Amino acid L-tyrosine may be a potent anti-stress supplement that improves cognitive performance.
As a non-essential amino acid, L-tyrosine is used by the body to produce proteins and hormones. It is believed to help with stress by:
- Supporting stress hormones. L-tyrosine helps increase levels of the hormone norepinephrine, which is critical for a healthy stress response.
- Enhancing performance. L-tyrosine helps improve mental performance during stress.
L-tyrosine, or 4-hydroxyphenylalanine, is one of twenty standard amino acids that serve as protein building blocks. Its name comes from the Greek word for cheese, tyros, since it was first discovered by Justus von Liebig inside the casein protein found in cheese.
L-tyrosine is naturally made in the body from phenylalanine and can also come from food sources, such as soy, turkey, and sesame seeds.
One of tyrosine’s most critical roles is to act as a precursor to several vital neurotransmitters and hormones; it is capable of entering the brain and adrenal glands and then converting into dopamine, L-dopa, epinephrine, and norepinephrine, all of which are often used up as a consequence of excessive work and stress.
Given these effects on brain chemistry, it’s not surprising that tyrosine is considered a nootropic that may be able to improve mood, relieve stress, and even enhance cognitive performance.
How L-Tyrosine May Help With Stress
Replenishing stress hormones
One of the major negative setbacks of stress is that it saps certain hormones, catecholamines to be specific, which are essential for the body’s stress response. Fortunately, L-tyrosine seems capable of countering this by increasing norepinephrine (NE) levels, leading to improved performance under stress.1
In addition, one study identified that L-tyrosine not only replenished NE levels, but also suppressed corticosterone, which would otherwise deplete NE.2
L-Tyrosine Benefits & Uses for Stress
As a precursor to fundamental neurotransmitters, L-tyrosine plays a key role in maintaining adequate levels of dopamine, norepinephrine, and epinephrine, all of which are necessary for body to handle stress. In that sense, L-tyrosine is an important part of the body’s natural anti-stress system.3
The military has been especially curious about the impact L-tyrosine can have on soldiers as an anti-stress supplement, and have discovered that it may protect against numerous types of stressors, including excess heat or cold, long hours, loud noise, fatigue, depression, lack of sleep, and general work-related stress.4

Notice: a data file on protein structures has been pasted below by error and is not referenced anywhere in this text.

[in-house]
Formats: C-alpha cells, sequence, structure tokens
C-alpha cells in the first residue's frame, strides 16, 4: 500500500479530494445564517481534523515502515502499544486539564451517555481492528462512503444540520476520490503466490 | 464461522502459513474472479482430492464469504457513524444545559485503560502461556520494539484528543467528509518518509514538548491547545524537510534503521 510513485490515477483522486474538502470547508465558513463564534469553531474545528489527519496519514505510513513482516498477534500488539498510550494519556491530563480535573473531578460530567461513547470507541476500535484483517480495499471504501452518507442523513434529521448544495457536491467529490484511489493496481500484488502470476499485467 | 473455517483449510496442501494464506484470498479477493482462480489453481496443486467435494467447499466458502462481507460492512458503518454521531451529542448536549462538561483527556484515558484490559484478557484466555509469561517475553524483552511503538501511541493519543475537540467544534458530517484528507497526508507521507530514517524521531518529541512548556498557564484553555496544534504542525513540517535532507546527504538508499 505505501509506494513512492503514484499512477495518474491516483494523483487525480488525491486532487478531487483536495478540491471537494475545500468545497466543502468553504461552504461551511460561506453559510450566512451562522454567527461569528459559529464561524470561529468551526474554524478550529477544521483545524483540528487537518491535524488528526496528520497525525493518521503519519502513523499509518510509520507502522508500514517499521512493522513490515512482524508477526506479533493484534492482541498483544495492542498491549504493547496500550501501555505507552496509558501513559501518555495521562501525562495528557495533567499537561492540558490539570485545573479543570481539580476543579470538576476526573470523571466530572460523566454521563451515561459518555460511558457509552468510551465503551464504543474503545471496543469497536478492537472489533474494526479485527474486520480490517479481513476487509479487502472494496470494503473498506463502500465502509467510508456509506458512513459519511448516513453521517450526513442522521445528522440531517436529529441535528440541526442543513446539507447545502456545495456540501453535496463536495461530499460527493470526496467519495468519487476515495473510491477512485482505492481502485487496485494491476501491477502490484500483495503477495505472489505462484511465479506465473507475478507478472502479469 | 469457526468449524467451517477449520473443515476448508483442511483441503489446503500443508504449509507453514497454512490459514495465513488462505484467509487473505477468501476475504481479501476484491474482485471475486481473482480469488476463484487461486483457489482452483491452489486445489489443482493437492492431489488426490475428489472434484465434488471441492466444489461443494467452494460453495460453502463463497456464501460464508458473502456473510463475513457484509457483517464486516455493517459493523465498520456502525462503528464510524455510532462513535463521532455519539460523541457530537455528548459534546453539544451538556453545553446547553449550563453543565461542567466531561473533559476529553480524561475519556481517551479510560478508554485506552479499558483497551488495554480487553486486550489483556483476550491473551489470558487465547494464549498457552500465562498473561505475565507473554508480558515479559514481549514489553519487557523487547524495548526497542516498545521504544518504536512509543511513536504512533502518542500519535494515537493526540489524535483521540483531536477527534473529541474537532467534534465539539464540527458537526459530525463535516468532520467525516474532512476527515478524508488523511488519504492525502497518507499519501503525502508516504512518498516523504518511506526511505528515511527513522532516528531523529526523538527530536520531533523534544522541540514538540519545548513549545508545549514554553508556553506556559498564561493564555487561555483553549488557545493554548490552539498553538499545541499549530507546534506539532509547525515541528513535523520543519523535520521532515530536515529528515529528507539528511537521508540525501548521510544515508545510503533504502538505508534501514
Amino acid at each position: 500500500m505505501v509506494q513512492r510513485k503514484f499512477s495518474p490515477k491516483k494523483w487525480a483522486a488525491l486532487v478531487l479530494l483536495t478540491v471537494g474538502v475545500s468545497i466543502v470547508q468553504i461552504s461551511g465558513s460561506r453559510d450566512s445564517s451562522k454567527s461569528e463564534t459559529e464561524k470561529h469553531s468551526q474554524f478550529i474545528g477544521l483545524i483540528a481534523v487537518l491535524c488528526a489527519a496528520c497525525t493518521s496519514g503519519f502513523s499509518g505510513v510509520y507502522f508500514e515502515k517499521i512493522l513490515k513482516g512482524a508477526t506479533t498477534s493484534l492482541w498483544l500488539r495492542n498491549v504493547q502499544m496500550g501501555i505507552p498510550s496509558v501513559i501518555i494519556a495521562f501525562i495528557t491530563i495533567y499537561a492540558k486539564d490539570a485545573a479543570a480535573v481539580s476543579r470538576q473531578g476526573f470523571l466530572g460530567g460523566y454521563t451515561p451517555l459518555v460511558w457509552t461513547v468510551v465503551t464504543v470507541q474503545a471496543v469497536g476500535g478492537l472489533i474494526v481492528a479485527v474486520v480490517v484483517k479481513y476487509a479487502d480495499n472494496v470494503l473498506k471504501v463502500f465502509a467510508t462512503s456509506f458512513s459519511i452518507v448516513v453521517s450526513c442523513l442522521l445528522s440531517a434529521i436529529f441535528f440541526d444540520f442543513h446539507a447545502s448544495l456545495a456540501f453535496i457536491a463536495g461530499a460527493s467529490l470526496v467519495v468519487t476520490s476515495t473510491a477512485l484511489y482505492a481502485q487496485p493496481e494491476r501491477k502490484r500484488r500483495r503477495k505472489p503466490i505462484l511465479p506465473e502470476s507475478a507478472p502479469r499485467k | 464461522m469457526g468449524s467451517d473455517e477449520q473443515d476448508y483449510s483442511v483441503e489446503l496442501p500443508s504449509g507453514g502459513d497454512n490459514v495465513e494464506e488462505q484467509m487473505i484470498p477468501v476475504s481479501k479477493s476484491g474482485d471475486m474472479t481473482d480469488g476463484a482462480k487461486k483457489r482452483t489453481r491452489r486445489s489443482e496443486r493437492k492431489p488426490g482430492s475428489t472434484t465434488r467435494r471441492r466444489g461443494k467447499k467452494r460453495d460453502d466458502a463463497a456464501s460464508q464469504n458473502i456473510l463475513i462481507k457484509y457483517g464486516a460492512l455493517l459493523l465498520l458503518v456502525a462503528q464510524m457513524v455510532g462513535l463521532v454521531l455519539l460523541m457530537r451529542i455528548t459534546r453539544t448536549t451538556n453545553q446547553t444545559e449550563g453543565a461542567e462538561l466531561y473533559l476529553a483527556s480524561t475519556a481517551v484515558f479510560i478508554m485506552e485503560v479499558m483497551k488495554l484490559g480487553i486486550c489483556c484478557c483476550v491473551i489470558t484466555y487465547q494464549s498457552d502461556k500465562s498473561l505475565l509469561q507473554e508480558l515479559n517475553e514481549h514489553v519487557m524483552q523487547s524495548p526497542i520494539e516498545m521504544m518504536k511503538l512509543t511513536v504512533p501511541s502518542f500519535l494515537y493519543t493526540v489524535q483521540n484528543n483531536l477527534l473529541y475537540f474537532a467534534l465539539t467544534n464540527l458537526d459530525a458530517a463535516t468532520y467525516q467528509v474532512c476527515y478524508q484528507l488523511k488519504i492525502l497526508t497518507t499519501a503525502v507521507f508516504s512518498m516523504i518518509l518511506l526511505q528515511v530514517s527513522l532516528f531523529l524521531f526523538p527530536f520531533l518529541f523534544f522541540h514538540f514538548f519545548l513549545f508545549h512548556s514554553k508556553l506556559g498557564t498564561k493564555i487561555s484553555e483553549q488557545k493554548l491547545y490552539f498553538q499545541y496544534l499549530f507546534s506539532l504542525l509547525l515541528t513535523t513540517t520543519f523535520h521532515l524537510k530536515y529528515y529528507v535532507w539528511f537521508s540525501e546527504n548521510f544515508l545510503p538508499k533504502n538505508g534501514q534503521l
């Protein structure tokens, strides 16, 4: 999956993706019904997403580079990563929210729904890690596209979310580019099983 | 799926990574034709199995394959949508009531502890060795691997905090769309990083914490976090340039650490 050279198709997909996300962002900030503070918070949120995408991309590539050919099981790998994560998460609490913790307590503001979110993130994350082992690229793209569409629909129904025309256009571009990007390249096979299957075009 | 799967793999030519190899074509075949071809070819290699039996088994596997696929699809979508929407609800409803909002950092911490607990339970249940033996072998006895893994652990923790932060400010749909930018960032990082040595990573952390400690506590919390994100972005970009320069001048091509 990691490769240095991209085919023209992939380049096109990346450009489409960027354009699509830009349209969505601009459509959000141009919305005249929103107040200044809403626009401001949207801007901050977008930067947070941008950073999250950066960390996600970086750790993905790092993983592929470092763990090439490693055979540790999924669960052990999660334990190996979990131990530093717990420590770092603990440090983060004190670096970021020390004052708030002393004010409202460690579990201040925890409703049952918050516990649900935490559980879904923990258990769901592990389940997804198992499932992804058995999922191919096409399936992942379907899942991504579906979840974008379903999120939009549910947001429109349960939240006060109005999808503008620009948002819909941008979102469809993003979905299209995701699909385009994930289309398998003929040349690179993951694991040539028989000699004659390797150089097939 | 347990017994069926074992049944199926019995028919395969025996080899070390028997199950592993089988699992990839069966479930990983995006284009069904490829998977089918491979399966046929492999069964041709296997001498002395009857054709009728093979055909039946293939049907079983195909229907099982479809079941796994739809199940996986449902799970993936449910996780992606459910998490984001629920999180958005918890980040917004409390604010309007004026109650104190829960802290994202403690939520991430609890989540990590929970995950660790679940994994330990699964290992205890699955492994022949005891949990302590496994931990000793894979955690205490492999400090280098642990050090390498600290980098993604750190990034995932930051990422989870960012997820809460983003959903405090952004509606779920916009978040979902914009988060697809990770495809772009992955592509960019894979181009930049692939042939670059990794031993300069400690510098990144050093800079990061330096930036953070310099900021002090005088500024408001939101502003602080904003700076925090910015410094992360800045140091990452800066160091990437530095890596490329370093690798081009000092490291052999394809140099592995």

Research indicates that L-tyrosine may be capable of:
- Protecting against psychological stress. Rats subjected to psychological stress for 21 days had significantly reduced behavior and performance impairments with tyrosine supplementation.7
- Mitigating the adverse effects of heat stress. Rats subjected to heat stress had improved coping behavior and memory after taking tyrosine due to increased central NE release.8
Clinical studies corroborate the belief that L-tyrosine helps the body cope with stress.
In this double-blind, placebo-controlled investigation, 23 military personnel exposed to 4.5 hours of cold and hypoxia were given placebo or 100 mg/kg of tyrosine. The tyrosine group seemed to withstand the stressful environment significantly better than the control group and showed improvements in cognitive function and mood.
- The study concluded that “tyrosine significantly decreased symptoms, adverse moods, and performance impairments in subjects who exhibited average or greater responses to these environmental conditions. These results suggest that tyrosine should be evaluated in a variety of acutely stressful situations.”9
In this placebo-controlled, double-blind investigation, 21 cadets received a placebo protein drink or one with 2 grams of L-tyrosine daily for 5 days before running through a combat course. The tyrosine group performed better on the memory and tracking tasks than placebo, and had decreased systolic blood pressure.
- The study concluded that “supplementation with tyrosine may, under operational circumstances characterized by psychosocial and physical stress, reduce the effects of stress and fatigue on cognitive task performance.”10